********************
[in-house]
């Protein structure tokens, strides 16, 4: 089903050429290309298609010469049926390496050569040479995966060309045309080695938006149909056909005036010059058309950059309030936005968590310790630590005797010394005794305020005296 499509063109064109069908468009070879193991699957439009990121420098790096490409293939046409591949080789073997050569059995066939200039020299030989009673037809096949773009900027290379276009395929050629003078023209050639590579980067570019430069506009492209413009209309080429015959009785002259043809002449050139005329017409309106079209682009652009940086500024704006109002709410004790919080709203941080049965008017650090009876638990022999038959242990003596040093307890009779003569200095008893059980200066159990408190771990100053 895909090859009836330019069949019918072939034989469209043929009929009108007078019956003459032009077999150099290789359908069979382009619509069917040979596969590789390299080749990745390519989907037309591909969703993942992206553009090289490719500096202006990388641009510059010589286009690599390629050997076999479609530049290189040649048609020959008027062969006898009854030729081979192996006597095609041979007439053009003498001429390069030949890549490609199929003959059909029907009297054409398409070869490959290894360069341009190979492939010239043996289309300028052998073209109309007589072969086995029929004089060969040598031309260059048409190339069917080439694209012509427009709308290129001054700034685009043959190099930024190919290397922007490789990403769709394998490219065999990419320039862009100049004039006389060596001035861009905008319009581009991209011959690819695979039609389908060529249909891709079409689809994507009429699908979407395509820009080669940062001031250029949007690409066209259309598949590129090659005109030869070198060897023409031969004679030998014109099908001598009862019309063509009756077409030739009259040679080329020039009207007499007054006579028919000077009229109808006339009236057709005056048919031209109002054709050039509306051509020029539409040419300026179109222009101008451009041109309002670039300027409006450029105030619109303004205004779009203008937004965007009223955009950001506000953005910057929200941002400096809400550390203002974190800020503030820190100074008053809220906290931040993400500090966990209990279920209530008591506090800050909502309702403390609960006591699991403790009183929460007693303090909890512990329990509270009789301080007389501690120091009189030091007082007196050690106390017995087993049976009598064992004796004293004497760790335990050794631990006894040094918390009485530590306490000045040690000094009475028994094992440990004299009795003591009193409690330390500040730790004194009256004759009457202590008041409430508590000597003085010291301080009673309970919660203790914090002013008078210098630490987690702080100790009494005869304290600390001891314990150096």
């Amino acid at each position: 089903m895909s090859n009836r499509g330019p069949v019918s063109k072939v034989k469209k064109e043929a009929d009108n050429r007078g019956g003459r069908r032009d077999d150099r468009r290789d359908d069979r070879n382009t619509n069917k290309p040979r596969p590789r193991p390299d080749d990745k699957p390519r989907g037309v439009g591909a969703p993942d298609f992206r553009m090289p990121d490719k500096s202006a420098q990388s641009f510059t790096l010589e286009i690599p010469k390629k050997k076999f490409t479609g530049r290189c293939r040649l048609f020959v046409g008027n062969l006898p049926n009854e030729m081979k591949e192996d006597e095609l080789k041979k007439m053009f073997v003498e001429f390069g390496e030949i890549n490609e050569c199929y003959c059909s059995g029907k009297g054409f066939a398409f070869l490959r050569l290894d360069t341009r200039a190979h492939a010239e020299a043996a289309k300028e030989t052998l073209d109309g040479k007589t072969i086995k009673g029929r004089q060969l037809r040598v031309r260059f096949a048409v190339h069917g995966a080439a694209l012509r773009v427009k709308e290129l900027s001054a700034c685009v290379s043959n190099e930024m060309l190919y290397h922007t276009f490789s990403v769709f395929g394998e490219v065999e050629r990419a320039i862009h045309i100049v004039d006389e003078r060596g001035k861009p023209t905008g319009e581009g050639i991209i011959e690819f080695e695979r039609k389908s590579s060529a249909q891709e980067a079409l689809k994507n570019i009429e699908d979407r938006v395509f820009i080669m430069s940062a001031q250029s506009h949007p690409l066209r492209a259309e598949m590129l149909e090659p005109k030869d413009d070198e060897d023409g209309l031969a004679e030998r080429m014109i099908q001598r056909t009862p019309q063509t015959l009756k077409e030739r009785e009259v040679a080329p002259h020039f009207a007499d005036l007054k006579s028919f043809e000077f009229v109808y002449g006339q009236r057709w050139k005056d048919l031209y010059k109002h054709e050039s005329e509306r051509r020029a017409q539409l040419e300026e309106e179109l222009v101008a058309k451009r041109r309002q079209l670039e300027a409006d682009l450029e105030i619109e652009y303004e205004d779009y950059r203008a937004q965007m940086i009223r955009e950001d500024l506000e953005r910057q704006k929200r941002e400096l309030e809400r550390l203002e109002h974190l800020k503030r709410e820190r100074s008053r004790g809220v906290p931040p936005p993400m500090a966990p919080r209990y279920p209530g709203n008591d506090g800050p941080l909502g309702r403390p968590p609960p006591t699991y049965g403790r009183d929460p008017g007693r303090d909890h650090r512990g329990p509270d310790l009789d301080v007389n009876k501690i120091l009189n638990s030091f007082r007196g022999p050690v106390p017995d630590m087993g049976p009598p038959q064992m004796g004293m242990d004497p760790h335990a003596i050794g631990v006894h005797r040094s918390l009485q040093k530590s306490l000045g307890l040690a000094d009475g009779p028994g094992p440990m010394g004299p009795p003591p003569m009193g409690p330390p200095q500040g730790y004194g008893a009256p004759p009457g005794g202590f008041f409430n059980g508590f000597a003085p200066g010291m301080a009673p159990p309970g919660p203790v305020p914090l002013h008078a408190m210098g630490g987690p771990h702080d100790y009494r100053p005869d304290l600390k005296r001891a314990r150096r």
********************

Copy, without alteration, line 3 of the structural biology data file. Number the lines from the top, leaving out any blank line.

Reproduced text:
């Amino acid at each position: 089903m895909s090859n009836r499509g330019p069949v019918s063109k072939v034989k469209k064109e043929a009929d009108n050429r007078g019956g003459r069908r032009d077999d150099r468009r290789d359908d069979r070879n382009t619509n069917k290309p040979r596969p590789r193991p390299d080749d990745k699957p390519r989907g037309v439009g591909a969703p993942d298609f992206r553009m090289p990121d490719k500096s202006a420098q990388s641009f510059t790096l010589e286009i690599p010469k390629k050997k076999f490409t479609g530049r290189c293939r040649l048609f020959v046409g008027n062969l006898p049926n009854e030729m081979k591949e192996d006597e095609l080789k041979k007439m053009f073997v003498e001429f390069g390496e030949i890549n490609e050569c199929y003959c059909s059995g029907k009297g054409f066939a398409f070869l490959r050569l290894d360069t341009r200039a190979h492939a010239e020299a043996a289309k300028e030989t052998l073209d109309g040479k007589t072969i086995k009673g029929r004089q060969l037809r040598v031309r260059f096949a048409v190339h069917g995966a080439a694209l012509r773009v427009k709308e290129l900027s001054a700034c685009v290379s043959n190099e930024m060309l190919y290397h922007t276009f490789s990403v769709f395929g394998e490219v065999e050629r990419a320039i862009h045309i100049v004039d006389e003078r060596g001035k861009p023209t905008g319009e581009g050639i991209i011959e690819f080695e695979r039609k389908s590579s060529a249909q891709e980067a079409l689809k994507n570019i009429e699908d979407r938006v395509f820009i080669m430069s940062a001031q250029s506009h949007p690409l066209r492209a259309e598949m590129l149909e090659p005109k030869d413009d070198e060897d023409g209309l031969a004679e030998r080429m014109i099908q001598r056909t009862p019309q063509t015959l009756k077409e030739r009785e009259v040679a080329p002259h020039f009207a007499d005036l007054k006579s028919f043809e000077f009229v109808y002449g006339q009236r057709w050139k005056d048919l031209y010059k109002h054709e050039s005329e509306r051509r020029a017409q539409l040419e300026e309106e179109l222009v101008a058309k451009r041109r309002q079209l670039e300027a409006d682009l450029e105030i619109e652009y303004e205004d779009y950059r203008a937004q965007m940086i009223r955009e950001d500024l506000e953005r910057q704006k929200r941002e400096l309030e809400r550390l203002e109002h974190l800020k503030r709410e820190r100074s008053r004790g809220v906290p931040p936005p993400m500090a966990p919080r209990y279920p209530g709203n008591d506090g800050p941080l909502g309702r403390p968590p609960p006591t699991y049965g403790r009183d929460p008017g007693r303090d909890h650090r512990g329990p509270d310790l009789d301080v007389n009876k501690i120091l009189n638990s030091f007082r007196g022999p050690v106390p017995d630590m087993g049976p009598p038959q064992m004796g004293m242990d004497p760790h335990a003596i050794g631990v006894h005797r040094s918390l009485q040093k530590s306490l000045g307890l040690a000094d009475g009779p028994g094992p440990m010394g004299p009795p003591p003569m009193g409690p330390p200095q500040g730790y004194g008893a009256p004759p009457g005794g202590f008041f409430n059980g508590f000597a003085p200066g010291m301080a009673p159990p309970g919660p203790v305020p914090l002013h008078a408190m210098g630490g987690p771990h702080d100790y009494r100053p005869d304290l600390k005296r001891a314990r150096r």